3 minute readRed Cross Life

Meet Eric Williams: Red Crosser and Pride Advocate

Eric Williams at an event.

 

This Pride Month, we’re celebrating our staff and volunteers who are part of the LGBTQ+ community. Each and every day they work to carry out our humanitarian mission in communities across the country. This week, we’d like to highlight Eric Williams who helps manage logistics and our emergency response vehicles during disasters. He also serves as a Co-Chair for the American Red Cross Pride Team Resource Group. Here is a conversation we had with him around Pride Month and the importance of diversity and representation.

Why is Pride Month important to you?

Pride Month is important for me because it always denotes the past, but for me it’s more of a driver of where I would like the LGBTQ+ community to go. I see Pride Month as a catalyst to embolden the community to see what progress has been made and realize how much further we must go to obtain equality. It also helps us realize that achieving such a measure will require collaboration with other entities that seek to be treated appropriately as well. I believe Pride Month signifies awareness, togetherness and action. Nothing worthwhile can truly be achieved alone, you must hold the hands of your brothers and sisters, tell your story and request their assistance, but also offer your assistance to their cause as well. Compassion for the plight of others will help you understand another person’s emotions and feelings and perhaps help you achieve your goal through unique and progressive measures.

What drew you to the Red Cross?

The Red Cross was my second position out of college and a great opportunity. I saw it as a place where I could serve the diverse communities of the United States and grow as a humanitarian, individual and professional.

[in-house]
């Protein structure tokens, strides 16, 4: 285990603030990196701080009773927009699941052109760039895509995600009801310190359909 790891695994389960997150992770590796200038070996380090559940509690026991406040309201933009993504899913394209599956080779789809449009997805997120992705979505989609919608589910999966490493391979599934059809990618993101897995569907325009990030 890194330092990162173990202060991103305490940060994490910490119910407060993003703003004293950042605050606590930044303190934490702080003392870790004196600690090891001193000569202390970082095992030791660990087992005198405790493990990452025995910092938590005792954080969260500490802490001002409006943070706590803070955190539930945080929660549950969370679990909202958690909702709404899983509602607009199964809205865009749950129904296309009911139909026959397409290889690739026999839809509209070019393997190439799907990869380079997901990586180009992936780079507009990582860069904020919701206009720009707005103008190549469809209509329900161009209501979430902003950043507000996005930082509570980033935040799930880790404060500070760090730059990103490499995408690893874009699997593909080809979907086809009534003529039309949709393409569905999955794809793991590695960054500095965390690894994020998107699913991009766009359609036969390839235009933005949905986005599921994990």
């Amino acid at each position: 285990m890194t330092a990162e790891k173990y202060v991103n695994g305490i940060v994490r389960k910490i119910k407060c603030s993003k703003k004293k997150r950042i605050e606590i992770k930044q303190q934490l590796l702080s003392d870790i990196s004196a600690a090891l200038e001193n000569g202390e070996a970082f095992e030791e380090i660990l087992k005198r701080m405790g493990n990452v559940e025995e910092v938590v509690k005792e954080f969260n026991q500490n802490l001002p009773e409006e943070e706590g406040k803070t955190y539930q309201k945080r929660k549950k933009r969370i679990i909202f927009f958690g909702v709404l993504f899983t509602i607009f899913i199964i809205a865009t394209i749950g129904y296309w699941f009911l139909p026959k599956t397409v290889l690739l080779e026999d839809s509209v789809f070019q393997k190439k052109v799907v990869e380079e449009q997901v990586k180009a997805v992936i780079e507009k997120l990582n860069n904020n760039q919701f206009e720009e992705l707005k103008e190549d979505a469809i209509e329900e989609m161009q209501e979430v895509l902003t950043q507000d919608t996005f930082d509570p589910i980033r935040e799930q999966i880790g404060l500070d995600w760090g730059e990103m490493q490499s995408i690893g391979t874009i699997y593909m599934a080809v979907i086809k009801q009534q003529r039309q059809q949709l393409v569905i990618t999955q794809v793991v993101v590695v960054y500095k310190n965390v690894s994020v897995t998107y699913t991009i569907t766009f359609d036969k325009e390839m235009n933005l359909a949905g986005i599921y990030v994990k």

Eric standing in front of a podium.

What is one of your favorite Red Cross moments?

During 2011, the Joplin, Missouri, tornadoes disaster operation was the largest operation I had the opportunity to support on site. One night I went to a Walmart to get a special brand of toothpaste my dentist makes me use, and I met a woman in line whose name I don’t recall, but I remember that she looked stressed. I inquired if she was alright. And we started to discuss how the tornado had affected her and her boyfriend and how they were coping and dealing with their road to recovery. After hearing her story, I told her why I was in town and where she could go to get support. She told me she already knew and planned to go when they had time. Even though she was clearly affected in her current state of events, she took the moment to truly smile and to thank the Red Cross and me for coming to support her community. I remember thinking, you don’t have to thank me. Knowing that I can impact people’s lives in a positive manner is why I do this and that is more than enough.

What is the Red Cross Pride Resource Group and how does it help Red Cross staff and volunteers?

In addition to my paid position, I volunteer on the Pride Resource Steering Committee as a Co-Chair. As a steering committee member, I help to foster a supportive environment for the LGBTQ+ community, but more importantly, a place where all people should feel welcome. We do this through presenting programs and opportunities to engage and understand the issues facing the LGBTQ+ populous and show how the Red Cross can be a part of the solution. We strive to help the Red Cross understand the unique issues facing the LGBTQ+ community and how we can work within the organization’s principles to ensure that the Red Cross community is a comfortable place for all people.

What does giving back mean to you?

I think of giving back as a compassionate spark of action (whether through money, time or knowledge) that is meant to help a community reach a goal that can move them to new heights.

What’s one piece of advice you’d give your 20-year-old self?

Be bold, take more risks and try to have fun. It’s not that serious – well it is, but take it in small doses. In fact this is actually what I’m telling myself now.

What would you tell someone who is interested in working or volunteering with the Red Cross?

Come ready to learn and practice what you’ve learned. Always have feedback. The Red Cross is a place that is continually growing and changing for the better, and we need people like you to make that change happen.

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